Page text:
• Accessibility improvement fund?
• Information system indicating the
degree of accessibility?
• Some questions regarding reducing
emissions aimed at operators
• Question 33, would you support longer
journey times as part of a CO2 emissions
• Do you have any other suggestions to
Part 2 - Workshop session
• Opportunity to explore and discuss our initial findings
for Mull, Iona, Ardnamurchan and Morvern. So far we
1. what you need your ferry for
2. what a service would look like to meet these needs
3. where the gaps are
• We have still to consider options to address the gaps
and prioritise future spending
Checking we’ve got this right?
• Aware that in defining the needs of the
community and defining a ferry service to
meet those needs there might be things
we haven’t got quite right.
• We need you to tell us what you think –
have we described your community
do we need to change anything?
• Complicated timetable with variations on sailings;
Integration with other public transport modes on
• Limited sailings, winter timetable and inconsistent
Ardnamurchan and Morvern
• Limited timetable
• Winter timetable and inconsistent timetable
Household survey results
• An average of 67% of people on Mull who use the ferry
most are either quite or highly satisfied with their current
• Iona – small sample size so combined with other
communities, therefore no separate figures available.
• An average of 79% of people in Ardnamurchan and
Morvern who use the ferry most are either quite or highly
satisfied with their current services.
• Average satisfaction for the network is 73%.
What you need your ferry for -
1. Commuting - importance of ferry to enable regular
commuting and business travel to and from
2. Personal – if people are dependent on basic services
and facilities from the mainland
3. Supply chain - where communities have good access
to public amenities and shopping – these amenities
4. Export/Import - where an island requires the ferry to
cope with high levels of freight transit.
5. Tourism – how dependent is the island on tourism.
• Mull - Export/Import and Tourism are equally important.
Followed by Supply chain, Personal and then
• Iona – Tourism is important. Followed by Commuting,
Personal, Export/Import and then Supply Chain
• Ardnamurchan-Tourism and Commuting are equally
important. Followed by Supply chain and then Personal
• Morvern- Personal, Export/Import and Tourism are all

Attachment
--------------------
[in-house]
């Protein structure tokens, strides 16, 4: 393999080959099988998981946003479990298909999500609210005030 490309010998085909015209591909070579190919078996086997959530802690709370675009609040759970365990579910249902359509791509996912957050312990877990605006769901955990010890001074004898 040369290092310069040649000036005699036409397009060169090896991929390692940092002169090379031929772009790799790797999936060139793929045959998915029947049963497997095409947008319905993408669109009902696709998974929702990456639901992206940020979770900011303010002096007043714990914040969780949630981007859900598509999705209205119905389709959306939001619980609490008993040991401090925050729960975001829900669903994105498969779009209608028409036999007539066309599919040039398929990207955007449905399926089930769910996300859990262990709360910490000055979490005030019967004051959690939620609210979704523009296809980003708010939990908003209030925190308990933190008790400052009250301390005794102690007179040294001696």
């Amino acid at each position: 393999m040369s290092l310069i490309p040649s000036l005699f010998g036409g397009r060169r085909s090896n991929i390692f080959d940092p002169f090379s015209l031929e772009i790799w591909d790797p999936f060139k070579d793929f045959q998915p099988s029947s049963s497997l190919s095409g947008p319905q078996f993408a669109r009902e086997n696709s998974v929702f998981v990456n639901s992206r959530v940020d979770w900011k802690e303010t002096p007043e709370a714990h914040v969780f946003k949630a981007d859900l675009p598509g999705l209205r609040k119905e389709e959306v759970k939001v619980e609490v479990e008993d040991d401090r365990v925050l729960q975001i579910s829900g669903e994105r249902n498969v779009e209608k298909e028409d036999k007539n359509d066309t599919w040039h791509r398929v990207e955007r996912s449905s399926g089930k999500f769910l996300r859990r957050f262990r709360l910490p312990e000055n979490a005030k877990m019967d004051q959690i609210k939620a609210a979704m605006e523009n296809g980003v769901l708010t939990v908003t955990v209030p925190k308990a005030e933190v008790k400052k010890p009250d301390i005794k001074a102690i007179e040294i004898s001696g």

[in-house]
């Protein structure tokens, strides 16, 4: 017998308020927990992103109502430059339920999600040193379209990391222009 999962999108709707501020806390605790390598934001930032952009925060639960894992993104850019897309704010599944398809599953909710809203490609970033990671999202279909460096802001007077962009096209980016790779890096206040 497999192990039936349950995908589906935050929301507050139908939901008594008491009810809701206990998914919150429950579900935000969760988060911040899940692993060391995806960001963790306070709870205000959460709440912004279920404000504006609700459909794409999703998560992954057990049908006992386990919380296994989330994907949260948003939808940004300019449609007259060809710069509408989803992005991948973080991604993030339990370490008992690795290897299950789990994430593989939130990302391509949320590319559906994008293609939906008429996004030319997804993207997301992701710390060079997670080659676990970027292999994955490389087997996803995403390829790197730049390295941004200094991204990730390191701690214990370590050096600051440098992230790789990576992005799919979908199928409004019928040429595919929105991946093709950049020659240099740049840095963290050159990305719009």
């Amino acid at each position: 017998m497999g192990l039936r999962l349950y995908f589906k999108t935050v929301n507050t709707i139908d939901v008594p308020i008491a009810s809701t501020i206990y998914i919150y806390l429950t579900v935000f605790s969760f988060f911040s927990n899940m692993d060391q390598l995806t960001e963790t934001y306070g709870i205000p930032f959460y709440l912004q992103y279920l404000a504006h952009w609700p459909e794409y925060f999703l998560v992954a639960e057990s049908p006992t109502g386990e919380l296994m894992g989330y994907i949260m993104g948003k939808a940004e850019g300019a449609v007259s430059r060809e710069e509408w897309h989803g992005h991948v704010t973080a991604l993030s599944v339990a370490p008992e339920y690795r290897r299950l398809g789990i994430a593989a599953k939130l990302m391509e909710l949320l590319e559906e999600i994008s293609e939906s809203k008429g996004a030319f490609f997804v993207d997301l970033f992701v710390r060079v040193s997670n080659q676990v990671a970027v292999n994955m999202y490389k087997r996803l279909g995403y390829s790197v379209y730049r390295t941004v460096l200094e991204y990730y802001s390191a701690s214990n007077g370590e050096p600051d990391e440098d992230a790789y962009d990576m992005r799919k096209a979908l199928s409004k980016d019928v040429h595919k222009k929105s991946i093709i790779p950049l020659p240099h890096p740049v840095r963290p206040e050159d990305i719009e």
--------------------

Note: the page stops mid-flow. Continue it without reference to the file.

equally important. Followed by Commuting and Supply
• Does this feel right?
How did we assess this?
• Commuting –We used household survey
data. We looked at the % of people who
said their principle use was commuting or
• Personal - We considered the population
density of the island and weighted this
against factors such as whether the
community has access to local
healthcare/school facilities etc;
How did we assess this?
• Supply chain - The measure for this
dependency was the population size of the
• Export/import -The measure for this
dependency is commercial vehicle lane
• Tourism - measured by the average
number of people employed in tourism for
the community and the ratio of summer
and winter patronage.
Defining a service
• In defining a service to meet these needs
we have considered:
2.number of sailings per day;
3.length of operating day; and,
4.the number of days per week the service runs
• Mull - A slightly longer crossing time together with a
longer operating day. And no change to sailings per day
or days per week.
• Iona - A longer crossing time, a reduced number of
sailings per day, a shorter operating day and a reduced
number of days per week.
• Ardnamurchan - No change to the length of crossing
time, a reduced number of sailings per day, a longer
operating day and no change to the number of days per
• Morvern – A longer crossing time and a reduced
number of sailings per day, a longer operating day and
no change to the number of days per week.
• However, we will take account of consultation responses
and where applicable Steps 5 and 6 yet to be applied
Steps 5 and 6
• Identify options to address proposed
changes at Step 4
• STAG based appraisal
• Objectives to take account of current
• Prioritise future spend across the Scottish
What happens next?
• Public consultation to 30 September 2010
• 43 events within this period
• Draft Ferries Plan with more detailed Strategic
Environmental Assessment and an Equalities
• Further minimum 6 week consultation period
• Final Ferries Plan